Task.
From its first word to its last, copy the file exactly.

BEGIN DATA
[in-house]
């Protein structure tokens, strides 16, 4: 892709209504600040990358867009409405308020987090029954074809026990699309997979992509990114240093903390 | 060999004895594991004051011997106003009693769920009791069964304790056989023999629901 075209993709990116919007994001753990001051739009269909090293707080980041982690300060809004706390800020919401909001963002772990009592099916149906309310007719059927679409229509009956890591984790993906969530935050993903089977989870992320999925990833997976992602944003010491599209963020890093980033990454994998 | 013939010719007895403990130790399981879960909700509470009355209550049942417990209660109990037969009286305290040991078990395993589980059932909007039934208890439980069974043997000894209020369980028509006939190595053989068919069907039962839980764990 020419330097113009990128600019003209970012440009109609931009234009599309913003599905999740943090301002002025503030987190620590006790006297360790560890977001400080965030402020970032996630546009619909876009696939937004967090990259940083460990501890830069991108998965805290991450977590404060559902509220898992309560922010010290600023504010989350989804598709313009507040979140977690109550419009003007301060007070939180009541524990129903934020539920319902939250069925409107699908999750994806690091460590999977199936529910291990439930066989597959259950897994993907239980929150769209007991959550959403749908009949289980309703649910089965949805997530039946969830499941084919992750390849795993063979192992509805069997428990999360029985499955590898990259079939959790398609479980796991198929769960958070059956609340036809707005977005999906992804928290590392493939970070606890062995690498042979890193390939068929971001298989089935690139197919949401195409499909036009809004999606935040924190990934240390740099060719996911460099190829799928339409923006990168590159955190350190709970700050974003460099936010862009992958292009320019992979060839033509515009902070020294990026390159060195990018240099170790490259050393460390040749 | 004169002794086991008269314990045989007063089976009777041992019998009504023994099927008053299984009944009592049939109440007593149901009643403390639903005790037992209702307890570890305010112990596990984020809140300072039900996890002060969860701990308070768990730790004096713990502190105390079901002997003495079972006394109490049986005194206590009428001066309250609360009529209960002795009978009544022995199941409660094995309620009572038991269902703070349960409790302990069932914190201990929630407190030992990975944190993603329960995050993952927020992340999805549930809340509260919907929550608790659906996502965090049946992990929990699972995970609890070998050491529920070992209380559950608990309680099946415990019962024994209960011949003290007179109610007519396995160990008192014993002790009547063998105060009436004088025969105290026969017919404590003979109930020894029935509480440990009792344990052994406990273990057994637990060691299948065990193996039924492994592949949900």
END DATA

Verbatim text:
[in-house]
């Protein structure tokens, strides 16, 4: 892709209504600040990358867009409405308020987090029954074809026990699309997979992509990114240093903390 | 060999004895594991004051011997106003009693769920009791069964304790056989023999629901 075209993709990116919007994001753990001051739009269909090293707080980041982690300060809004706390800020919401909001963002772990009592099916149906309310007719059927679409229509009956890591984790993906969530935050993903089977989870992320999925990833997976992602944003010491599209963020890093980033990454994998 | 013939010719007895403990130790399981879960909700509470009355209550049942417990209660109990037969009286305290040991078990395993589980059932909007039934208890439980069974043997000894209020369980028509006939190595053989068919069907039962839980764990 020419330097113009990128600019003209970012440009109609931009234009599309913003599905999740943090301002002025503030987190620590006790006297360790560890977001400080965030402020970032996630546009619909876009696939937004967090990259940083460990501890830069991108998965805290991450977590404060559902509220898992309560922010010290600023504010989350989804598709313009507040979140977690109550419009003007301060007070939180009541524990129903934020539920319902939250069925409107699908999750994806690091460590999977199936529910291990439930066989597959259950897994993907239980929150769209007991959550959403749908009949289980309703649910089965949805997530039946969830499941084919992750390849795993063979192992509805069997428990999360029985499955590898990259079939959790398609479980796991198929769960958070059956609340036809707005977005999906992804928290590392493939970070606890062995690498042979890193390939068929971001298989089935690139197919949401195409499909036009809004999606935040924190990934240390740099060719996911460099190829799928339409923006990168590159955190350190709970700050974003460099936010862009992958292009320019992979060839033509515009902070020294990026390159060195990018240099170790490259050393460390040749 | 004169002794086991008269314990045989007063089976009777041992019998009504023994099927008053299984009944009592049939109440007593149901009643403390639903005790037992209702307890570890305010112990596990984020809140300072039900996890002060969860701990308070768990730790004096713990502190105390079901002997003495079972006394109490049986005194206590009428001066309250609360009529209960002795009978009544022995199941409660094995309620009572038991269902703070349960409790302990069932914190201990929630407190030992990975944190993603329960995050993952927020992340999805549930809340509260919907929550608790659906996502965090049946992990929990699972995970609890070998050491529920070992209380559950608990309680099946415990019962024994209960011949003290007179109610007519396995160990008192014993002790009547063998105060009436004088025969105290026969017919404590003979109930020894029935509480440990009792344990052994406990273990057994637990060691299948065990193996039924492994592949949900």